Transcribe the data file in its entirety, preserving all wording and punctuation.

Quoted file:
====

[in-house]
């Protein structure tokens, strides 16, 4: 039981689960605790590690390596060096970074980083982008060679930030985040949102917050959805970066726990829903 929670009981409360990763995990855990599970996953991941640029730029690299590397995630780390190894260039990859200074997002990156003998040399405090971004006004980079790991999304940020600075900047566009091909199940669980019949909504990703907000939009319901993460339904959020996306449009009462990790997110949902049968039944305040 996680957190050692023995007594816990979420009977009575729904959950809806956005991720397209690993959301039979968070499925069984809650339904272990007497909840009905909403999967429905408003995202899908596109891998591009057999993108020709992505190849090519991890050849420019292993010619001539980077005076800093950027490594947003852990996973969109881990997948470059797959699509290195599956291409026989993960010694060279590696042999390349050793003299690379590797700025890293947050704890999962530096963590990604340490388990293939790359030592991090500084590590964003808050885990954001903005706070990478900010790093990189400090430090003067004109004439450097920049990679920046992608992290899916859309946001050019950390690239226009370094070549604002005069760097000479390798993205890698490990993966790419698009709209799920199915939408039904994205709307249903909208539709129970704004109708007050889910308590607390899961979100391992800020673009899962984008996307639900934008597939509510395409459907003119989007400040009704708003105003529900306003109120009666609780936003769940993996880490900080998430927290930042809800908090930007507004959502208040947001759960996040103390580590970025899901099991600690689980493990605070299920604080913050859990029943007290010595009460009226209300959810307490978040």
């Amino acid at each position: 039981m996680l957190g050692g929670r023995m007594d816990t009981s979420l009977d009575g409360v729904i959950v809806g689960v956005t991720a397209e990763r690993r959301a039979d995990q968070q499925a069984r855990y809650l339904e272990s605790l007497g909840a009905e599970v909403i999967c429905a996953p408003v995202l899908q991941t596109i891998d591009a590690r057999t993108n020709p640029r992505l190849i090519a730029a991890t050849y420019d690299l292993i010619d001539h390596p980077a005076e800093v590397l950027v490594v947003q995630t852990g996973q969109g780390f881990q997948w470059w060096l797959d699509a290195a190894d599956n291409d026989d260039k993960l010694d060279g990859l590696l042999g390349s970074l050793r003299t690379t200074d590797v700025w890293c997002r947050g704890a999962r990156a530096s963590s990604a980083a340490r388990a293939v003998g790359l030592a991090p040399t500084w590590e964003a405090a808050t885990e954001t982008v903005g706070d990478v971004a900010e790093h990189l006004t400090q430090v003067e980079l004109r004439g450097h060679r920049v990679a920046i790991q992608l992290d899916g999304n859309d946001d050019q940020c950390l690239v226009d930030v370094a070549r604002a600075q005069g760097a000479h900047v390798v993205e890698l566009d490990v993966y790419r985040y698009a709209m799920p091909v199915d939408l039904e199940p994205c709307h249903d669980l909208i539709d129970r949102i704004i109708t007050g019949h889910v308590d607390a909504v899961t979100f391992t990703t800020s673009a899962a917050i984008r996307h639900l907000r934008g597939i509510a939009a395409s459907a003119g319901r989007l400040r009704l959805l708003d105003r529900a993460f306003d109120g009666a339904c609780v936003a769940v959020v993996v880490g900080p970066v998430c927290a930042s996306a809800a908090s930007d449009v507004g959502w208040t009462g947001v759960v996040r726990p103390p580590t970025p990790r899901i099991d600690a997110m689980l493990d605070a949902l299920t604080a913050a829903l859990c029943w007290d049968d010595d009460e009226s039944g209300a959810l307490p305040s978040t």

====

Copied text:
[in-house]
């Protein structure tokens, strides 16, 4: 039981689960605790590690390596060096970074980083982008060679930030985040949102917050959805970066726990829903 929670009981409360990763995990855990599970996953991941640029730029690299590397995630780390190894260039990859200074997002990156003998040399405090971004006004980079790991999304940020600075900047566009091909199940669980019949909504990703907000939009319901993460339904959020996306449009009462990790997110949902049968039944305040 996680957190050692023995007594816990979420009977009575729904959950809806956005991720397209690993959301039979968070499925069984809650339904272990007497909840009905909403999967429905408003995202899908596109891998591009057999993108020709992505190849090519991890050849420019292993010619001539980077005076800093950027490594947003852990996973969109881990997948470059797959699509290195599956291409026989993960010694060279590696042999390349050793003299690379590797700025890293947050704890999962530096963590990604340490388990293939790359030592991090500084590590964003808050885990954001903005706070990478900010790093990189400090430090003067004109004439450097920049990679920046992608992290899916859309946001050019950390690239226009370094070549604002005069760097000479390798993205890698490990993966790419698009709209799920199915939408039904994205709307249903909208539709129970704004109708007050889910308590607390899961979100391992800020673009899962984008996307639900934008597939509510395409459907003119989007400040009704708003105003529900306003109120009666609780936003769940993996880490900080998430927290930042809800908090930007507004959502208040947001759960996040103390580590970025899901099991600690689980493990605070299920604080913050859990029943007290010595009460009226209300959810307490978040």
């Amino acid at each position: 039981m996680l957190g050692g929670r023995m007594d816990t009981s979420l009977d009575g409360v729904i959950v809806g689960v956005t991720a397209e990763r690993r959301a039979d995990q968070q499925a069984r855990y809650l339904e272990s605790l007497g909840a009905e599970v909403i999967c429905a996953p408003v995202l899908q991941t596109i891998d591009a590690r057999t993108n020709p640029r992505l190849i090519a730029a991890t050849y420019d690299l292993i010619d001539h390596p980077a005076e800093v590397l950027v490594v947003q995630t852990g996973q969109g780390f881990q997948w470059w060096l797959d699509a290195a190894d599956n291409d026989d260039k993960l010694d060279g990859l590696l042999g390349s970074l050793r003299t690379t200074d590797v700025w890293c997002r947050g704890a999962r990156a530096s963590s990604a980083a340490r388990a293939v003998g790359l030592a991090p040399t500084w590590e964003a405090a808050t885990e954001t982008v903005g706070d990478v971004a900010e790093h990189l006004t400090q430090v003067e980079l004109r004439g450097h060679r920049v990679a920046i790991q992608l992290d899916g999304n859309d946001d050019q940020c950390l690239v226009d930030v370094a070549r604002a600075q005069g760097a000479h900047v390798v993205e890698l566009d490990v993966y790419r985040y698009a709209m799920p091909v199915d939408l039904e199940p994205c709307h249903d669980l909208i539709d129970r949102i704004i109708t007050g019949h889910v308590d607390a909504v899961t979100f391992t990703t800020s673009a899962a917050i984008r996307h639900l907000r934008g597939i509510a939009a395409s459907a003119g319901r989007l400040r009704l959805l708003d105003r529900a993460f306003d109120g009666a339904c609780v936003a769940v959020v993996v880490g900080p970066v998430c927290a930042s996306a809800a908090s930007d449009v507004g959502w208040t009462g947001v759960v996040r726990p103390p580590t970025p990790r899901i099991d600690a997110m689980l493990d605070a949902l299920t604080a913050a829903l859990c029943w007290d049968d010595d009460e009226s039944g209300a959810l307490p305040s978040t």